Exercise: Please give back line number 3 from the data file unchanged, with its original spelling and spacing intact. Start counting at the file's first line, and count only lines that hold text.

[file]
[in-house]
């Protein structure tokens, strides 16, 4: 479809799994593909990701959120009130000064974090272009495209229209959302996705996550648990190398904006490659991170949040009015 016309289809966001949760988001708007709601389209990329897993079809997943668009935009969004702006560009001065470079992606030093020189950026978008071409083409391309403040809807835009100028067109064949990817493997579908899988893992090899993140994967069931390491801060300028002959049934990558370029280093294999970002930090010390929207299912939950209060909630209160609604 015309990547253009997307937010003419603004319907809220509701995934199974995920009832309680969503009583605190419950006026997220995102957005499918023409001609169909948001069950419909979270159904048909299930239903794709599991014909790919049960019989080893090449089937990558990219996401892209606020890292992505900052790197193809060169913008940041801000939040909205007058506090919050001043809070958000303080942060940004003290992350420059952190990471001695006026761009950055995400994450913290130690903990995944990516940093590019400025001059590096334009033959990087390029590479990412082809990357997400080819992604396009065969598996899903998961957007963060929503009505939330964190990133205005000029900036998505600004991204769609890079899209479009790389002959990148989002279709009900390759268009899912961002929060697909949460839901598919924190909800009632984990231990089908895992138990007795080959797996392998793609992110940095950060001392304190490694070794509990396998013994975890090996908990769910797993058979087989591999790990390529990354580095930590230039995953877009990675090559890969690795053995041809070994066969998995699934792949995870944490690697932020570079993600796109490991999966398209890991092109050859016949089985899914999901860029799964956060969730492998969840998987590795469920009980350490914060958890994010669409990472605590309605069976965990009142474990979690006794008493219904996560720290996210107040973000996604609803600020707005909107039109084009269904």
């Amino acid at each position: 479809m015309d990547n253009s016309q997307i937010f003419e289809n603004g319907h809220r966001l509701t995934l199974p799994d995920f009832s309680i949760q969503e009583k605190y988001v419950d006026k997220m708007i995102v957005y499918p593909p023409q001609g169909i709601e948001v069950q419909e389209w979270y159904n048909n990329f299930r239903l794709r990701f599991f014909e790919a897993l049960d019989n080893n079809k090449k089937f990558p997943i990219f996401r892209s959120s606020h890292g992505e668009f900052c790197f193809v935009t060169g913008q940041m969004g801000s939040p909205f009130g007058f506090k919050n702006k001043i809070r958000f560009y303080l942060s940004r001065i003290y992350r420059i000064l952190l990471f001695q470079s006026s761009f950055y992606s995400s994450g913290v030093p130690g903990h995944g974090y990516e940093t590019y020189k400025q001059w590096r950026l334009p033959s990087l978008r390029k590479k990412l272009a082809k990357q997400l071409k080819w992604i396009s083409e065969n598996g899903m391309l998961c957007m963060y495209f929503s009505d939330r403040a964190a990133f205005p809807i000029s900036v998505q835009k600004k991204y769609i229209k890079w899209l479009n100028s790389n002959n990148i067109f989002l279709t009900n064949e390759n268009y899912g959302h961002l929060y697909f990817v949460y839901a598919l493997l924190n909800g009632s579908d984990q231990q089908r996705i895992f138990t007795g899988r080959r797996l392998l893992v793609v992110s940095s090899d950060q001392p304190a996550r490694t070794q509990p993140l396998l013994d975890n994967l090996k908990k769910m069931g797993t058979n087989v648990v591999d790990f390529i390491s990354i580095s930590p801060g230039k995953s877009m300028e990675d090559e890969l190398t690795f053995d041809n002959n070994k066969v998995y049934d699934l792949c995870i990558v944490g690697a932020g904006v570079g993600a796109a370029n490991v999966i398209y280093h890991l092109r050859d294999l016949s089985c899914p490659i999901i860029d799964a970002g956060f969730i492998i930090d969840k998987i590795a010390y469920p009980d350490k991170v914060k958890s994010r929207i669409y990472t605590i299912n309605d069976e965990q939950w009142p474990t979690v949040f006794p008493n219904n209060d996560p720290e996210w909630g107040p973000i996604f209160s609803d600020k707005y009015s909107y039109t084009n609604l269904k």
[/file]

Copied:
């Amino acid at each position: 479809m015309d990547n253009s016309q997307i937010f003419e289809n603004g319907h809220r966001l509701t995934l199974p799994d995920f009832s309680i949760q969503e009583k605190y988001v419950d006026k997220m708007i995102v957005y499918p593909p023409q001609g169909i709601e948001v069950q419909e389209w979270y159904n048909n990329f299930r239903l794709r990701f599991f014909e790919a897993l049960d019989n080893n079809k090449k089937f990558p997943i990219f996401r892209s959120s606020h890292g992505e668009f900052c790197f193809v935009t060169g913008q940041m969004g801000s939040p909205f009130g007058f506090k919050n702006k001043i809070r958000f560009y303080l942060s940004r001065i003290y992350r420059i000064l952190l990471f001695q470079s006026s761009f950055y992606s995400s994450g913290v030093p130690g903990h995944g974090y990516e940093t590019y020189k400025q001059w590096r950026l334009p033959s990087l978008r390029k590479k990412l272009a082809k990357q997400l071409k080819w992604i396009s083409e065969n598996g899903m391309l998961c957007m963060y495209f929503s009505d939330r403040a964190a990133f205005p809807i000029s900036v998505q835009k600004k991204y769609i229209k890079w899209l479009n100028s790389n002959n990148i067109f989002l279709t009900n064949e390759n268009y899912g959302h961002l929060y697909f990817v949460y839901a598919l493997l924190n909800g009632s579908d984990q231990q089908r996705i895992f138990t007795g899988r080959r797996l392998l893992v793609v992110s940095s090899d950060q001392p304190a996550r490694t070794q509990p993140l396998l013994d975890n994967l090996k908990k769910m069931g797993t058979n087989v648990v591999d790990f390529i390491s990354i580095s930590p801060g230039k995953s877009m300028e990675d090559e890969l190398t690795f053995d041809n002959n070994k066969v998995y049934d699934l792949c995870i990558v944490g690697a932020g904006v570079g993600a796109a370029n490991v999966i398209y280093h890991l092109r050859d294999l016949s089985c899914p490659i999901i860029d799964a970002g956060f969730i492998i930090d969840k998987i590795a010390y469920p009980d350490k991170v914060k958890s994010r929207i669409y990472t605590i299912n309605d069976e965990q939950w009142p474990t979690v949040f006794p008493n219904n209060d996560p720290e996210w909630g107040p973000i996604f209160s609803d600020k707005y009015s909107y039109t084009n609604l269904k």